Kenneth C. Bilchick, MD; Ronald D. Berger, MD, PhD

Disclosures

J Cardiovasc Electrophysiol. 2006;17(6):691-694. 

In This Article

Prognostic Value of HRV in Myocardial Infarction and Heart Failure

After some early reports suggesting that low HRV after myocardial infarction might indicate a worse prognosis, the Multicenter Post infarction Group published in 1987 the results of the first large-scale study on the subject. Over an average follow-up period of 2.5 years, they showed that patients with SDNN < 50 ms had a 5.3 times higher (34%)mortality than those with SDNN > 100 ms (9%).[4]SDNN was the strongest univariate predictor of mortality and remained the most powerful predictor of mortality even after adjustment for clinical, demographic, other Holter features, and ejection fraction.The authors hypothesized that this was due to increased sympathetic tone and vagal withdrawal, which increased the risk for ventricular fibrillation.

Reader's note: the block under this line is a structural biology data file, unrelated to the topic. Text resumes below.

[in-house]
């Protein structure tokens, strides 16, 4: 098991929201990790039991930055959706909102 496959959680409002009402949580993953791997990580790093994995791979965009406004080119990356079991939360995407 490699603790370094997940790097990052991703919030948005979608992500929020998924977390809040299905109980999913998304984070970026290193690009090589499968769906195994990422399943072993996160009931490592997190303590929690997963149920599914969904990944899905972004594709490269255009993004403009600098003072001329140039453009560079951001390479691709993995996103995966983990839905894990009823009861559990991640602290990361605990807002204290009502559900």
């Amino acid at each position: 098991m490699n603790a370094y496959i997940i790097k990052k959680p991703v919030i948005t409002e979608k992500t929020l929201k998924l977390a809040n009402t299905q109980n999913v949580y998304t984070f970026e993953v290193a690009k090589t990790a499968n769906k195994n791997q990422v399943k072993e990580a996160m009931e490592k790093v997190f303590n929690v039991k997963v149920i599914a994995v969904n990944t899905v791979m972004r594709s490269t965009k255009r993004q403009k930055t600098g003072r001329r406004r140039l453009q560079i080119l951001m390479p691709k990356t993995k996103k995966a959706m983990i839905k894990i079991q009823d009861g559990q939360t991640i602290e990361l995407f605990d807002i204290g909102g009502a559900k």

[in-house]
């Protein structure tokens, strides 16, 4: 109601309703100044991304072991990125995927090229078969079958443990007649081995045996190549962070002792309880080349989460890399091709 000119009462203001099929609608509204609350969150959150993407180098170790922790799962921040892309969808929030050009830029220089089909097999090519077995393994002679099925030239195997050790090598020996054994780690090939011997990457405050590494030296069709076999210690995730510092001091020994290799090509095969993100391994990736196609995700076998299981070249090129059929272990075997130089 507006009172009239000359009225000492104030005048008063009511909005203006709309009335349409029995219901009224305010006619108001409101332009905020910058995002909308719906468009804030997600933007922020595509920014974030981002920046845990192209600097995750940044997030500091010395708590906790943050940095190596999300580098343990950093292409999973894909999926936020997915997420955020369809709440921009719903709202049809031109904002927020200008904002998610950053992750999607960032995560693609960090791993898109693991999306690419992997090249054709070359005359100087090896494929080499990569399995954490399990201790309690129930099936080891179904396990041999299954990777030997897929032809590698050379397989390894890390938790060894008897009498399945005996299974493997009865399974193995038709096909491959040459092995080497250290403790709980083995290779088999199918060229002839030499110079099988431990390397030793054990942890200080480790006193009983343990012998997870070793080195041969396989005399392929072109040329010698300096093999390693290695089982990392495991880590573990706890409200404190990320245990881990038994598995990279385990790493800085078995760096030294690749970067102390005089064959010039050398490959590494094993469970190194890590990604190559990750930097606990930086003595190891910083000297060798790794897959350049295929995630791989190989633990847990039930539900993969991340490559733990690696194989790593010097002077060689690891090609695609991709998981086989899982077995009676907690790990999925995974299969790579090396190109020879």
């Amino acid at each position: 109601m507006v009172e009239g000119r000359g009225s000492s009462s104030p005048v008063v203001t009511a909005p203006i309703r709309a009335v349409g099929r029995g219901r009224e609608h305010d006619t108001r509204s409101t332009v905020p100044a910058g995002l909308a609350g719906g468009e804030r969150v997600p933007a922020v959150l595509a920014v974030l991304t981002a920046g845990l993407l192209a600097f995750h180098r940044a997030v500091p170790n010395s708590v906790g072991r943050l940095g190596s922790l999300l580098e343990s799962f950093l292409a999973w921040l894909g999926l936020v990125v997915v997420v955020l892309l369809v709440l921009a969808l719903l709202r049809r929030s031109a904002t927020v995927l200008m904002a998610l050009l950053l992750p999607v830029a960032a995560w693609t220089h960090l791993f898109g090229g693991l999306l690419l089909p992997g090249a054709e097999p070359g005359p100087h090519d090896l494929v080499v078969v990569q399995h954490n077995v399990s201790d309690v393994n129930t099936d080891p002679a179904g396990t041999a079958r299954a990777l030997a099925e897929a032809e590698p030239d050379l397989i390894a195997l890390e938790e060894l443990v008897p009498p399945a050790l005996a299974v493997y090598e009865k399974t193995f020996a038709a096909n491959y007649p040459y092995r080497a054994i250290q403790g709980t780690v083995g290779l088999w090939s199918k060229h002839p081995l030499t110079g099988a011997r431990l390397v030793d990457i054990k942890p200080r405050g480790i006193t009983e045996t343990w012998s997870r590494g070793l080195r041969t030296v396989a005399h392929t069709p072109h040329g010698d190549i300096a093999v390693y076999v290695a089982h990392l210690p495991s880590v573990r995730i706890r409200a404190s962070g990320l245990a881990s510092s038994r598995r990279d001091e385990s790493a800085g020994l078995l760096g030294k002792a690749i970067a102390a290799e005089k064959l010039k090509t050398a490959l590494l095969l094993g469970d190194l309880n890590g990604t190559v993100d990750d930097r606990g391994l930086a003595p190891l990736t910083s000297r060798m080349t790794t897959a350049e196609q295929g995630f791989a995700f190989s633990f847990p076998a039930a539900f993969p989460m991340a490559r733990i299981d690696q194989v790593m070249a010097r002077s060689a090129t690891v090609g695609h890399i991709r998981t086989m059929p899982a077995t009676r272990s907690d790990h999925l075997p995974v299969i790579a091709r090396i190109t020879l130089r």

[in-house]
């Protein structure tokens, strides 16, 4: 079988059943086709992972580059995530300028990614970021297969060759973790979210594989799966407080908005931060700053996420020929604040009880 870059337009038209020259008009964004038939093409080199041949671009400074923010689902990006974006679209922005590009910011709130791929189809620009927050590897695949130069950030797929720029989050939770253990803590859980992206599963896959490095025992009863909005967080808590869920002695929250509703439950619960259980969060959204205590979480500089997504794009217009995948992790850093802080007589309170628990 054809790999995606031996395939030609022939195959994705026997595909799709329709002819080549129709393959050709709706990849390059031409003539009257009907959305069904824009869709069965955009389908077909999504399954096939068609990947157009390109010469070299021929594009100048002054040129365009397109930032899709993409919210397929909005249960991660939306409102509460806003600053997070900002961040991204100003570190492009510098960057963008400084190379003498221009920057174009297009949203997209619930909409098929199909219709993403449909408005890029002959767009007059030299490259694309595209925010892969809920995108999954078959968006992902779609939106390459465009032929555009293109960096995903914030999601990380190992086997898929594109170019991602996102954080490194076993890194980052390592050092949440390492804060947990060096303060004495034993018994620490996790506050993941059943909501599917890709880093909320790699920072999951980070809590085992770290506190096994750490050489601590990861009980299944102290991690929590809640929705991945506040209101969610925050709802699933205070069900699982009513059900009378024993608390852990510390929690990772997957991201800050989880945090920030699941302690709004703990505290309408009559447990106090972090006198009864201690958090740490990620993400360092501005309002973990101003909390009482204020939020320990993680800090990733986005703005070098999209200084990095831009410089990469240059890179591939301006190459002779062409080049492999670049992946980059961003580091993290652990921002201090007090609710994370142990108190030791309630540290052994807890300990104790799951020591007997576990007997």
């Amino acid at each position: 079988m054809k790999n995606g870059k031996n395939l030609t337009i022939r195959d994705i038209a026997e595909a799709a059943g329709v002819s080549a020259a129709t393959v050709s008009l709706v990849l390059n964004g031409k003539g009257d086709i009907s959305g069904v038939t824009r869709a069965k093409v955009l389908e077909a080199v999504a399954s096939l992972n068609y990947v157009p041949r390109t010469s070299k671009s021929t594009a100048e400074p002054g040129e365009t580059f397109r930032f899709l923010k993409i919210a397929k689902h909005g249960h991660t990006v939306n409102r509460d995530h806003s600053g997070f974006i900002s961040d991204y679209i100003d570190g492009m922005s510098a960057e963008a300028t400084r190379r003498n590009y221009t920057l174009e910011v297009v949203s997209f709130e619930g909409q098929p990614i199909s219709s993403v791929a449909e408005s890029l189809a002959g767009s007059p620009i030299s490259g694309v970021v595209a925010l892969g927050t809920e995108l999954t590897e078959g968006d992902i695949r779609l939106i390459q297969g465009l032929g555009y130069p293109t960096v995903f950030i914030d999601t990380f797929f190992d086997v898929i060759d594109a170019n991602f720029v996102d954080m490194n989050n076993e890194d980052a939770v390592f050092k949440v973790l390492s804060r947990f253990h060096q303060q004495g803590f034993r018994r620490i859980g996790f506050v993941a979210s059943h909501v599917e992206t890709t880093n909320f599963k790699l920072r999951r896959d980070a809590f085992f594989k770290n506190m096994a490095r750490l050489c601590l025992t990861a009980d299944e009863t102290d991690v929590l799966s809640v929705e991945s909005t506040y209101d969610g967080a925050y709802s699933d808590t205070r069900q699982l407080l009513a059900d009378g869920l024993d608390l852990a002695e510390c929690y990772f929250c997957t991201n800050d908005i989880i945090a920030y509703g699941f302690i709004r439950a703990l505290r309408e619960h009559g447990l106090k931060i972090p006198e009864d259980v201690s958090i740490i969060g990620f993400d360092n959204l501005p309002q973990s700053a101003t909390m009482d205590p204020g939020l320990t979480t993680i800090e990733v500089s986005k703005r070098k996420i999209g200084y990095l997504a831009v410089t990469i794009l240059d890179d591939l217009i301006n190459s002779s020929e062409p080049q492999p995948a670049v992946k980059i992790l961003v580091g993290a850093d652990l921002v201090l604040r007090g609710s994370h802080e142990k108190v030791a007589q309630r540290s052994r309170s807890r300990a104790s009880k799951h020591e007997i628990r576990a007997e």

In the thrombolytic era, the GISSI-2 group in 1996 studied patients who had received thrombolytics after myocardial infarction and found that patients with SDNN < 70 msec had an adjusted 3-fold increased mortality.[5]The large prospective autonomic tone and reflexes after myocardial infarction (ATRAMI) study with 1,284 post myocardial infarction patients(only 20% treated with beta blockers) followed over an average 21 months further confirmed these results. The investigators showed that SDNN < 70 ms carried a 3.2-fold increased risk of mortality, which was additive when combined with low baroreflex sensitivity and low ejection fraction.[6]

The majority of studies in chronic heart failure of both ischemic and nonischemic etiology have shown that low SDNN predicts mortality.Several studies of HRV in heart failure from the late 1990s showed that low SDNN is associated with increased mortality, although only one study demonstrated an increase in sudden death with lower SDNN.[7]

HRV was used as a risk stratifying entry criterion in the recent DINAMIT study, which randomized patients between implantable cardioverter defibrillator (ICD) and standard care 6-40 days post myocardial infarction and failed to show a benefit for the ICD. It is unclear whether the negative results of this study are due to lack of benefit of the ICD so soon after infarction, or to an inability of HRV to identify patients who can benefit from ICD implantation.

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